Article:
For Sen. John McCain (R-Ariz.), having health insurance is desirable but not mandatory.
“I don't think there should be a mandate for every American to have health insurance,” the Republican presidential hopeful said at a forum on health care policy sponsored by Families USA and the Federation of American Hospitals. “I think one of our goals should be that every American own their own home, but I'm not going to mandate that. … I feel the same way about health care. If it's affordable and available, then it seems to me it's a matter of choice amongst Americans,” he said.
As Sen. McCain sees it, health insurance is something many people decide they don't want. “The 47 million Americans that are without health insurance today, a very large portion of them are healthy young Americans who simply choose not to” sign up for it, he said at the forum, which was underwritten by the California Endowment and the Ewing Marion Kauffman Foundation. He added, however, that some people with chronic illnesses and other preexisting conditions do have problems accessing insurance, “and we have to make special provisions for them, including additional trust funds for Medicaid payments [for people] who need this kind of coverage.”
Instead of mandating that people have health insurance, Sen. McCain, who is serving his fourth term in Congress, said his priority as president would be to rein in health care costs. “I'm not going to force Americans to do it; I don't think that's the role of government,” he said. “But if we can bring down costs, as I believe we can … I'm absolutely convinced more and more people will take advantage of [health insurance]. The panacea isn't all just health care costs, but unless you address health care costs, you're never going to solve the other aspects of the health care crisis.”
One way to control costs at the federal level is to not pay for medical errors involving Medicare patients, Sen. McCain said in an interview after the forum. “Right now we pay for every single procedure—the MRI, the CT scan, the transfusion, whatever it is. [Instead], we should be paying the provider and the doctor a certain set amount of money directly related to overall care and results. That way we remove the incentives now in place for overmedicating, overtaxing, and overindulging in unnecessary procedures. I also think it rewards good performance by the providers.”
To expand access to health insurance, Sen. McCain is proposing a refundable tax credit of $2,500 per individual and $5,000 per family to help the uninsured buy health insurance policies. To pay for the tax credits—which would cost the government an estimated $3.5 trillion over 10 years—he proposes abolishing the tax deduction that employees currently take when they pay premiums on their employer-sponsored health plans. He would, however, leave intact the deduction that employers currently take on their portion of the premiums as an incentive for employers to continue offering coverage.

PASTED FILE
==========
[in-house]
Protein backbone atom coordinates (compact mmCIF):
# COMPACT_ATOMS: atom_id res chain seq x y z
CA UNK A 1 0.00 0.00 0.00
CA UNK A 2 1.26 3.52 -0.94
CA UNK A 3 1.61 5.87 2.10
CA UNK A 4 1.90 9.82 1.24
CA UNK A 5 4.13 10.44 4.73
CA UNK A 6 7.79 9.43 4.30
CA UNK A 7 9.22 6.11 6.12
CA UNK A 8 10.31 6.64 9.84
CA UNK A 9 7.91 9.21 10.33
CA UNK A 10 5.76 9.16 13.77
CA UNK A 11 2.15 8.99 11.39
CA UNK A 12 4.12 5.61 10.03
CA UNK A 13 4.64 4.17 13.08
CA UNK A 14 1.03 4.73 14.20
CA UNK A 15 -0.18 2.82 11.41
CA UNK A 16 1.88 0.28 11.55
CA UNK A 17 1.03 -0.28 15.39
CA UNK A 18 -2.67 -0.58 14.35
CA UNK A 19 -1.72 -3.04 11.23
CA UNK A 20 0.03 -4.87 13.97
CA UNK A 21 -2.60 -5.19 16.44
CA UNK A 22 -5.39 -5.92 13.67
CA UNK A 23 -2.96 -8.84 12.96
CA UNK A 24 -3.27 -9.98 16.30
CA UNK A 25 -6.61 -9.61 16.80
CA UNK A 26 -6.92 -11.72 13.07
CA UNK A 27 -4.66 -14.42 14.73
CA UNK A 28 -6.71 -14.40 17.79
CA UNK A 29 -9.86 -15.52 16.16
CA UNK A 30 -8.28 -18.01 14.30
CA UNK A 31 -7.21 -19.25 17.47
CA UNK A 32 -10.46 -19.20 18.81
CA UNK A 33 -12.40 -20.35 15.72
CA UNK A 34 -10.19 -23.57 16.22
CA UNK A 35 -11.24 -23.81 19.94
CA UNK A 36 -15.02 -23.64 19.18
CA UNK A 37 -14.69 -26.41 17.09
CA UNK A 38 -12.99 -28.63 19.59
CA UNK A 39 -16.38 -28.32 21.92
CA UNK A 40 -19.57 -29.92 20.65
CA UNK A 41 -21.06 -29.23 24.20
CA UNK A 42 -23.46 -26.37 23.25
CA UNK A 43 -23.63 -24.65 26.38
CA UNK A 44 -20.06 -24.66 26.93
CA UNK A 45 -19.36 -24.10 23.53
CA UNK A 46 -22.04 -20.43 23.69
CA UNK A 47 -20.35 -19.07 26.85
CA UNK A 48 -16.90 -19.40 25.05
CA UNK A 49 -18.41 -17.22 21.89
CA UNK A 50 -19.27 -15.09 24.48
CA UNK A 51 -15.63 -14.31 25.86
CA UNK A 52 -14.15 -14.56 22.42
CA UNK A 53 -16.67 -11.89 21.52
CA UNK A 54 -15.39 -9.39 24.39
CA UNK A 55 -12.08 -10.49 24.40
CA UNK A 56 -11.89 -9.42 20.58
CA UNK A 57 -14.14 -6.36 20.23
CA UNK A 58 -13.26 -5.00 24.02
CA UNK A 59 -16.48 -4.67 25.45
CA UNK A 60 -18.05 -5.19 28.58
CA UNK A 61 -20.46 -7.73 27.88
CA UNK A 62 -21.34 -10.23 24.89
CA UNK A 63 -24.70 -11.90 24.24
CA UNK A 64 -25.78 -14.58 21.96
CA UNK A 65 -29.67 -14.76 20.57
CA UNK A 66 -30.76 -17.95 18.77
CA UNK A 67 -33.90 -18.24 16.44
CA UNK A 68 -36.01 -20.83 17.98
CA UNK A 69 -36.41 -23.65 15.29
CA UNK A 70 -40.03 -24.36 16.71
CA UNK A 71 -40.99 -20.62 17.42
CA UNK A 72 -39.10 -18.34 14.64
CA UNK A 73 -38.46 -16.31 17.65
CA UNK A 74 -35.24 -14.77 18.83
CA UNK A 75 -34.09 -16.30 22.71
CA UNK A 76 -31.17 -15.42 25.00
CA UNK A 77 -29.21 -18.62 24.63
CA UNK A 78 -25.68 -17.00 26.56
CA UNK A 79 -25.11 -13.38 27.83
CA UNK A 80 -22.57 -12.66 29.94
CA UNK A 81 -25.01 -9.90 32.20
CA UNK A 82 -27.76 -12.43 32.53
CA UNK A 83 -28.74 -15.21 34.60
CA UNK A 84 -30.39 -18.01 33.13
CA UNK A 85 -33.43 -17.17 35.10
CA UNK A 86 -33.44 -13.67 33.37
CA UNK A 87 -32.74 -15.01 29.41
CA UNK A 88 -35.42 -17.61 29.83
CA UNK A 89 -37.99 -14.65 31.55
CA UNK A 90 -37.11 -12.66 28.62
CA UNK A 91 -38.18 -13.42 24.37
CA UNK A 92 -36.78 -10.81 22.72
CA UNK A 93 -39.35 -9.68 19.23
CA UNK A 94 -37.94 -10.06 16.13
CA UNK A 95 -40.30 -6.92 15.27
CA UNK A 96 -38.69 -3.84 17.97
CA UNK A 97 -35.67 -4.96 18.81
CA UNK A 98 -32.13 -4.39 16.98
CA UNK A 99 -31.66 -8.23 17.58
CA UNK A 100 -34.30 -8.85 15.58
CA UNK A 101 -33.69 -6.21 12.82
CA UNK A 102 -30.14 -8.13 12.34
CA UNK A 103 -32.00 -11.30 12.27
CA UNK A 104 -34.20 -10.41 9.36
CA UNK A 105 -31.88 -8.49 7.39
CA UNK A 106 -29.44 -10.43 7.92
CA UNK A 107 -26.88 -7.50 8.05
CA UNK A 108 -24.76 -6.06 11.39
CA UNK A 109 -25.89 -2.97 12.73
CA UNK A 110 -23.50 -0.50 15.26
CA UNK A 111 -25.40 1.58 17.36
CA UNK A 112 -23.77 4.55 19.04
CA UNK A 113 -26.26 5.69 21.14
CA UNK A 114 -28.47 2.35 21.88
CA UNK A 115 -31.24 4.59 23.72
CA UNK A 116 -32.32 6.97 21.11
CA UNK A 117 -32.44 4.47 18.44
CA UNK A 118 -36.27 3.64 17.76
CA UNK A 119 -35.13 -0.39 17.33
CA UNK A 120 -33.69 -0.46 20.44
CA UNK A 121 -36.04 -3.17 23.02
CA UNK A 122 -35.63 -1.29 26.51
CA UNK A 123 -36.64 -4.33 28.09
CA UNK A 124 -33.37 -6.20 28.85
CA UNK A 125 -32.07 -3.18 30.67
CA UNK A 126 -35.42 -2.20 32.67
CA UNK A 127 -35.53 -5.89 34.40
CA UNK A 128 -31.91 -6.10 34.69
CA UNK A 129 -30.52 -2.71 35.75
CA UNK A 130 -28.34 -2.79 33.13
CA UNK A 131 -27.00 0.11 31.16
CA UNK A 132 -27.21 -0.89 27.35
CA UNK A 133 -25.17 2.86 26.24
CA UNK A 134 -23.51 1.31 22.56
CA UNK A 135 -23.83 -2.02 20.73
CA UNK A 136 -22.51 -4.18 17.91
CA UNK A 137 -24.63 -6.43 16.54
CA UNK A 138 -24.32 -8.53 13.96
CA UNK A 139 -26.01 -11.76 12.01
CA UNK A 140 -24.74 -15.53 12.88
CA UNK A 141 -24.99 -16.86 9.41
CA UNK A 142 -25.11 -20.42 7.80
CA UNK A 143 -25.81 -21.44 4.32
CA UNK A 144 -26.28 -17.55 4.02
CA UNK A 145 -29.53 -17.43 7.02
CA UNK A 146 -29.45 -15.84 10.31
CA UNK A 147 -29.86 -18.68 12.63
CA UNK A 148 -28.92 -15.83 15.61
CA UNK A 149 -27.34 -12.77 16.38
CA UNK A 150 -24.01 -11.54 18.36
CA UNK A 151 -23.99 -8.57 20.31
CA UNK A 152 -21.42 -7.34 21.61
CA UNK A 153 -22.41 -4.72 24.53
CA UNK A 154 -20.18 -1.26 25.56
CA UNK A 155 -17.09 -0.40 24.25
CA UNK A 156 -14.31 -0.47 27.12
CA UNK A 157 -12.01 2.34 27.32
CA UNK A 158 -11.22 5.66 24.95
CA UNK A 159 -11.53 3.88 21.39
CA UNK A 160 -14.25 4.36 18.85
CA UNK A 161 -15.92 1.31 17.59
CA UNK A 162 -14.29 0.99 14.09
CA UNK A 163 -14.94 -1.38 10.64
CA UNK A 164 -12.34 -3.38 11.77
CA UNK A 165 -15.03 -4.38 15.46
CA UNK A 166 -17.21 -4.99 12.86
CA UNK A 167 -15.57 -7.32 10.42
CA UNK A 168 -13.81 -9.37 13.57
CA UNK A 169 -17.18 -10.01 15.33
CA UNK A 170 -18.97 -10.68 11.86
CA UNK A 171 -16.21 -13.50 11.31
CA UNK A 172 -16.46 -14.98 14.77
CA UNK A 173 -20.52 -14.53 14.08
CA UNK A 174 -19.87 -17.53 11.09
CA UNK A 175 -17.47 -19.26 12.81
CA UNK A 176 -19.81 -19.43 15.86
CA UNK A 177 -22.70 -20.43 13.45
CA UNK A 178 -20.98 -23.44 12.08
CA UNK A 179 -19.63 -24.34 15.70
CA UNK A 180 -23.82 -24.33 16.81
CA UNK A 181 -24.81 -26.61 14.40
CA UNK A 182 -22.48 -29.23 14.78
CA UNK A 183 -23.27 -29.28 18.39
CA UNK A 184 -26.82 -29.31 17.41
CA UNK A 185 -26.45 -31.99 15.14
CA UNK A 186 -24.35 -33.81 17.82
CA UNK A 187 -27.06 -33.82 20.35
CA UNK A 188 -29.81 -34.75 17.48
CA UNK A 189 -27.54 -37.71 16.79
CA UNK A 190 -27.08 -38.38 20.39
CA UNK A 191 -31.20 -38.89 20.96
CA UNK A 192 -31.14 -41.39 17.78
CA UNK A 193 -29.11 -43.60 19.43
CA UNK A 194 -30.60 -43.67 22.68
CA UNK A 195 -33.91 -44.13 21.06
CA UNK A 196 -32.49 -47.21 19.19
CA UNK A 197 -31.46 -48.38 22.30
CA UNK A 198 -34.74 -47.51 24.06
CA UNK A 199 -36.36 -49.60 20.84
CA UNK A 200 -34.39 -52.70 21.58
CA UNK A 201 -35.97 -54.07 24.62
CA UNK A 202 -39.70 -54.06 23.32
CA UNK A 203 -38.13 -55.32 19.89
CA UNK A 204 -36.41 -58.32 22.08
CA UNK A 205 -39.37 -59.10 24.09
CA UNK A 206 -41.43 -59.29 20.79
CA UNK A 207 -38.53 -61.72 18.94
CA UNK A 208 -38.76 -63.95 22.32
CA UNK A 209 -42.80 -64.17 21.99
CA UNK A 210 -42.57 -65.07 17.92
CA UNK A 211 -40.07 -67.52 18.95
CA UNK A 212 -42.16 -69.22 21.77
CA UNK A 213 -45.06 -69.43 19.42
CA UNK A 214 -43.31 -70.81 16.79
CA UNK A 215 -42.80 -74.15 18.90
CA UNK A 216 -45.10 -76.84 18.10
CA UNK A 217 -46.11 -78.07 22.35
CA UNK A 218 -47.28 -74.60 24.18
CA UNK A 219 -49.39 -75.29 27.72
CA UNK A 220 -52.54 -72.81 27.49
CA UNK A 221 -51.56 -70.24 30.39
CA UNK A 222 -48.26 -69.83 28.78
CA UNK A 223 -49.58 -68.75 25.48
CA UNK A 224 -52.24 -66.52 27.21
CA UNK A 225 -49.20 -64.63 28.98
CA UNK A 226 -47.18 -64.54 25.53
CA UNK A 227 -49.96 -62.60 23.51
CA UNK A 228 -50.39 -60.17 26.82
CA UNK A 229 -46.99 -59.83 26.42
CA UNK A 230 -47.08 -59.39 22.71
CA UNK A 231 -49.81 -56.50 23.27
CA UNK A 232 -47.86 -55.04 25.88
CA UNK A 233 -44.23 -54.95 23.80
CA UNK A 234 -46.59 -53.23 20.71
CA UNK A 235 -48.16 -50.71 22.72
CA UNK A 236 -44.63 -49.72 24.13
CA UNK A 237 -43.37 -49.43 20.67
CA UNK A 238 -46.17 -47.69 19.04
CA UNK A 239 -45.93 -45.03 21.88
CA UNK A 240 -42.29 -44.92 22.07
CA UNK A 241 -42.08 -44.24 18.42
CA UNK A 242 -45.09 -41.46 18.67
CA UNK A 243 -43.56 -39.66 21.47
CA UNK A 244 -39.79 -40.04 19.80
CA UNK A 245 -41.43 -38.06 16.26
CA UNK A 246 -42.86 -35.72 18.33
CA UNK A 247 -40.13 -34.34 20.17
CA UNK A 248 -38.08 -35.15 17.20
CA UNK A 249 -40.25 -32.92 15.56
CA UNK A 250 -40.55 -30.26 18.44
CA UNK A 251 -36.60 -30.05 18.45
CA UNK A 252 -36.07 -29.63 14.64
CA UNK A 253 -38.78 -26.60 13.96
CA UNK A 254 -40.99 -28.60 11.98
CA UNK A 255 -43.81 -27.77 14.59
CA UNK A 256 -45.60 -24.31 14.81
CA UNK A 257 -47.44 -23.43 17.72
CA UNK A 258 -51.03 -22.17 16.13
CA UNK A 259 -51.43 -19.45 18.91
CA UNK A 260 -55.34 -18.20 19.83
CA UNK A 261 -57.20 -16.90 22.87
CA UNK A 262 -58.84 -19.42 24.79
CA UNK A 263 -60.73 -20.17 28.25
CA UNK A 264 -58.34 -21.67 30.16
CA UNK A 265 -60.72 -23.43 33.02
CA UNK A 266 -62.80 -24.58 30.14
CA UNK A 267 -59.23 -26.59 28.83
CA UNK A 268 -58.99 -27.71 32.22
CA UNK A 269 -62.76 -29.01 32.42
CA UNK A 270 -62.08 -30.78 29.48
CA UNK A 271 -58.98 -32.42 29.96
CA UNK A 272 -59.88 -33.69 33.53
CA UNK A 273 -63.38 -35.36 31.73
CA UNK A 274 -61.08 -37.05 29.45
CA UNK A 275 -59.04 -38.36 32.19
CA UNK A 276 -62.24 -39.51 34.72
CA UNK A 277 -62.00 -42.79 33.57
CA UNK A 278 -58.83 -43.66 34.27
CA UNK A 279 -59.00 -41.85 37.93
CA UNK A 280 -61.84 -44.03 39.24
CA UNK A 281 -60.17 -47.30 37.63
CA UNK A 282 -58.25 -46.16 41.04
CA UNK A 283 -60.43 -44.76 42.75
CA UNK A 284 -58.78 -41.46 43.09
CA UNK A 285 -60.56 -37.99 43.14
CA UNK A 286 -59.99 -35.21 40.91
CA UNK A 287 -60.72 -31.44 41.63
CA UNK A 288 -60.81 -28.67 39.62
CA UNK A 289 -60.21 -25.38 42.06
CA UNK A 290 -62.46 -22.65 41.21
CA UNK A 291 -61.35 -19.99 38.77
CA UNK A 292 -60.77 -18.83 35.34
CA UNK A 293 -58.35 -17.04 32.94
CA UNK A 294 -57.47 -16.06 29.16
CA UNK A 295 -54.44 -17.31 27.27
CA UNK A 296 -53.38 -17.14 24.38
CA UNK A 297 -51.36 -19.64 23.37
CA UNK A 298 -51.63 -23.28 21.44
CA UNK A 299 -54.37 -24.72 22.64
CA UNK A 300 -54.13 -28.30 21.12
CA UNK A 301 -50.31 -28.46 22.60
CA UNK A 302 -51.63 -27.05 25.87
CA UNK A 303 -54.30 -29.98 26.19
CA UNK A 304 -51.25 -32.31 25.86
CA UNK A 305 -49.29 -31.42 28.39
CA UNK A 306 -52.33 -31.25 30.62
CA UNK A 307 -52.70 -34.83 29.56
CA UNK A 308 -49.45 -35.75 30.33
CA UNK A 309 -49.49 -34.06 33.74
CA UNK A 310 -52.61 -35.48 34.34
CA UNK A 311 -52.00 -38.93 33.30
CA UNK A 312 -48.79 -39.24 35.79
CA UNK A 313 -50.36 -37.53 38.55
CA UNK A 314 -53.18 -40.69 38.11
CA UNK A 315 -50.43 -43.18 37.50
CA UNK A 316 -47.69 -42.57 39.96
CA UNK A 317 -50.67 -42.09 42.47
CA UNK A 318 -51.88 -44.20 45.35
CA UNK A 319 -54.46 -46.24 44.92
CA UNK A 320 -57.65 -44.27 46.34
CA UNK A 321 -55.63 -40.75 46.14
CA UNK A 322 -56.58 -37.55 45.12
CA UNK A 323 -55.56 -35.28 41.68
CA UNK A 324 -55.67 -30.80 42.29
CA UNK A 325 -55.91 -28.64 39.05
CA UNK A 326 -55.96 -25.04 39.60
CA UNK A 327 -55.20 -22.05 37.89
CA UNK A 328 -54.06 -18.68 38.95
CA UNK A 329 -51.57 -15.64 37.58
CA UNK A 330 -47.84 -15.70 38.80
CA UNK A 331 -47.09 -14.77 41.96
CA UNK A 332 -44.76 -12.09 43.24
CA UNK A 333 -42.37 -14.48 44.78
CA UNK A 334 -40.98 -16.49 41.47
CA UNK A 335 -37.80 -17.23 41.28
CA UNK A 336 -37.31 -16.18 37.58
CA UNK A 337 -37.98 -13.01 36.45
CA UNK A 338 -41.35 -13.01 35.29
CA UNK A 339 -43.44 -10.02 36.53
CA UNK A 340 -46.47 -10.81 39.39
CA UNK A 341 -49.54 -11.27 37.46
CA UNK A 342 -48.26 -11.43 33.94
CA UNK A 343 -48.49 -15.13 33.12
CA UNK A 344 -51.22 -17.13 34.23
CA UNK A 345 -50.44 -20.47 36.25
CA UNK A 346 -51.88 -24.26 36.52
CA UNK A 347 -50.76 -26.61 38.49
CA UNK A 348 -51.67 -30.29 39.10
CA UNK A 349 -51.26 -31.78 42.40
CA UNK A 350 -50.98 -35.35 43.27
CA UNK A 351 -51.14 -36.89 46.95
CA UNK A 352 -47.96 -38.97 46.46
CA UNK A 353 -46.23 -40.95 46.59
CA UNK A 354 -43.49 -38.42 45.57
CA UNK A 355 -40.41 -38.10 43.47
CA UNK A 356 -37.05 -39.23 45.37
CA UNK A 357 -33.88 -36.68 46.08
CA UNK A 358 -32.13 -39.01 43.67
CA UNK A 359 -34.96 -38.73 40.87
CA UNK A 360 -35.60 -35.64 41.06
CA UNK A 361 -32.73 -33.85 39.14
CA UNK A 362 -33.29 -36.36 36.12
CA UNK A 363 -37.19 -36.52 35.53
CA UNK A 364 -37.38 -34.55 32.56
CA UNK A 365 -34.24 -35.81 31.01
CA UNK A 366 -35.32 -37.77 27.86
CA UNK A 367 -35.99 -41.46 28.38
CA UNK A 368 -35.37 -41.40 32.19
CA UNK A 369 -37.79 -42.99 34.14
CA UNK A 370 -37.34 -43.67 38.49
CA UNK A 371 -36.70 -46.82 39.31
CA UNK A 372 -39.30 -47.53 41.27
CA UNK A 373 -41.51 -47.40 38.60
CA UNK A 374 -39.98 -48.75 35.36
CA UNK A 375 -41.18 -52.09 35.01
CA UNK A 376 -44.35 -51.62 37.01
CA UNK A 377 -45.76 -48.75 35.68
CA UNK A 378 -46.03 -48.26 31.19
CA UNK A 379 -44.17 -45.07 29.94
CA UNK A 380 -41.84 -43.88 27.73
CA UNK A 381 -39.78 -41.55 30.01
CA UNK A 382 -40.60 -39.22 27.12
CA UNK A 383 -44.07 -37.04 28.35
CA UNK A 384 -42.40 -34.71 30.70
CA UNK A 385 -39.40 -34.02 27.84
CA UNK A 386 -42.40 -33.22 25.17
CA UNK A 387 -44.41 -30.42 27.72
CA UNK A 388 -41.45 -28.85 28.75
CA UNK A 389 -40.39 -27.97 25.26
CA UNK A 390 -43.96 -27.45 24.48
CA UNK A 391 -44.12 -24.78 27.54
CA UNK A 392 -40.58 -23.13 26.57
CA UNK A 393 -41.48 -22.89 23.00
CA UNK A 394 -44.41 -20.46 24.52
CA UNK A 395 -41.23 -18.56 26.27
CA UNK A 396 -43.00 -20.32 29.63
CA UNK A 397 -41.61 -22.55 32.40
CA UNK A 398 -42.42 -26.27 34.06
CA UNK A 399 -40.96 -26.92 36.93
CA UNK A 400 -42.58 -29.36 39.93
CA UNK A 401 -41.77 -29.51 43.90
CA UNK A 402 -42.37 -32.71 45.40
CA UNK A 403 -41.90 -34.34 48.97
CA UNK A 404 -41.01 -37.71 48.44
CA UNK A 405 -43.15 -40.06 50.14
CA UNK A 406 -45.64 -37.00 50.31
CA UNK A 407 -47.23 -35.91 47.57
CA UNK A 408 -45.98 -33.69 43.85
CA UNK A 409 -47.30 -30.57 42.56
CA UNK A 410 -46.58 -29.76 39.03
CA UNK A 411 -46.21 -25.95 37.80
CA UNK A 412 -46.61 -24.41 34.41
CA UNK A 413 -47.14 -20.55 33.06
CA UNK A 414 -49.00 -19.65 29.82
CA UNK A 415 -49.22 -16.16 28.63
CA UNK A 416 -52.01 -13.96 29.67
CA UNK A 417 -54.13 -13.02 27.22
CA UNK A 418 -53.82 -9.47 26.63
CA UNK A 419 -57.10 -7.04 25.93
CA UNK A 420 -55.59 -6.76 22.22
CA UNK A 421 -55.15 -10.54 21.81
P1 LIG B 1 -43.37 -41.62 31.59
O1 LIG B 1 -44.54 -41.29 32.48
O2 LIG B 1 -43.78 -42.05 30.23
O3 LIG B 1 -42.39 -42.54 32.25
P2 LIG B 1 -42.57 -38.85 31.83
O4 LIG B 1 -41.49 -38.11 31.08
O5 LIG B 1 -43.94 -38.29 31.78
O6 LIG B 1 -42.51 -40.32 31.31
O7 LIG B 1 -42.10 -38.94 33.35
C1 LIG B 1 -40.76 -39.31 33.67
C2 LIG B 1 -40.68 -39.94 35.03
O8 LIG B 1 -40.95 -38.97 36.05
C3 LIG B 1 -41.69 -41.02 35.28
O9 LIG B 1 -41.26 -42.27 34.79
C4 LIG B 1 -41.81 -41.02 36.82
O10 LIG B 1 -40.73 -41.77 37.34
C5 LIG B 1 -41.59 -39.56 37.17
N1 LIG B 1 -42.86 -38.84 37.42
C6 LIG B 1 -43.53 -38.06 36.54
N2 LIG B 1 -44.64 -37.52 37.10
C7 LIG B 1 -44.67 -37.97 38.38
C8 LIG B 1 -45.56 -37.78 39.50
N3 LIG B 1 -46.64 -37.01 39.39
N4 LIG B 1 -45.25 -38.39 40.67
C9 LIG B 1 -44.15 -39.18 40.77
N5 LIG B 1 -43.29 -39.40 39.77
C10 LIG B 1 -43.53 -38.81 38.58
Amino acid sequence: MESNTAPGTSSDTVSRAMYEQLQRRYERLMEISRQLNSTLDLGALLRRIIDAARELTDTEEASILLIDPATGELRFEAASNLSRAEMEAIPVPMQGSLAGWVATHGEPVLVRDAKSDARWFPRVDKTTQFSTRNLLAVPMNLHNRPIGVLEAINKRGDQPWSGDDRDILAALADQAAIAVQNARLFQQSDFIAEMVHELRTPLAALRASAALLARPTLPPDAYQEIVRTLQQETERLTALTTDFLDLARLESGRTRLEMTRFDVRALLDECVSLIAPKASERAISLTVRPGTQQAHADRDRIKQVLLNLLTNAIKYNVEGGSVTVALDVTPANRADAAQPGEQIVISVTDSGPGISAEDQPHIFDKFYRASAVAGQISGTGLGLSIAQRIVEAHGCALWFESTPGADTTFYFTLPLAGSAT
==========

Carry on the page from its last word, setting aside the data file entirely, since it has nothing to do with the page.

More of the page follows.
“The important thing about the … refundable tax credit for employees is for them to go out and make choices,” Sen. McCain said during the forum. “When it's their money and their decision, I think they make much wiser decisions than when it's provided by somebody else.” And because the tax credit is refundable, low-income Americans who currently pay no taxes will receive a check for the amount of the credit, he noted.
When a reporter pointed out that the average cost of a family health insurance policy is more than $12,000 per year—far higher than the amount of the proposed family tax credit—Sen. McCain said the credit still would be beneficial. “One thing it does is if someone has a gold-plated health insurance policy, they'll start to pay taxes [on those premiums] and it may make them make different decisions about the extent and coverage of their health insurance plan,” he said. “Another thing it does that I think is very important is that for low-income people who have no health insurance today, at least now they've got $2,500, or $5,000 in the case of a family, to go out and at least start beginning to have [it].”
Sen. McCain admitted that the tax credit plan “is not a perfect solution, and if not for the price tag involved, I'd make it even higher. But according to the Congressional Budget Office, by shifting the employee tax aspect of it, you save $3.5 trillion over a 10-year period, and I think that would have some beneficial effect at reducing the overall health care cost burden that we're laying on future generations.” The senator said he did not have an estimate of how many uninsured people would be able to buy health insurance coverage because of the tax credit.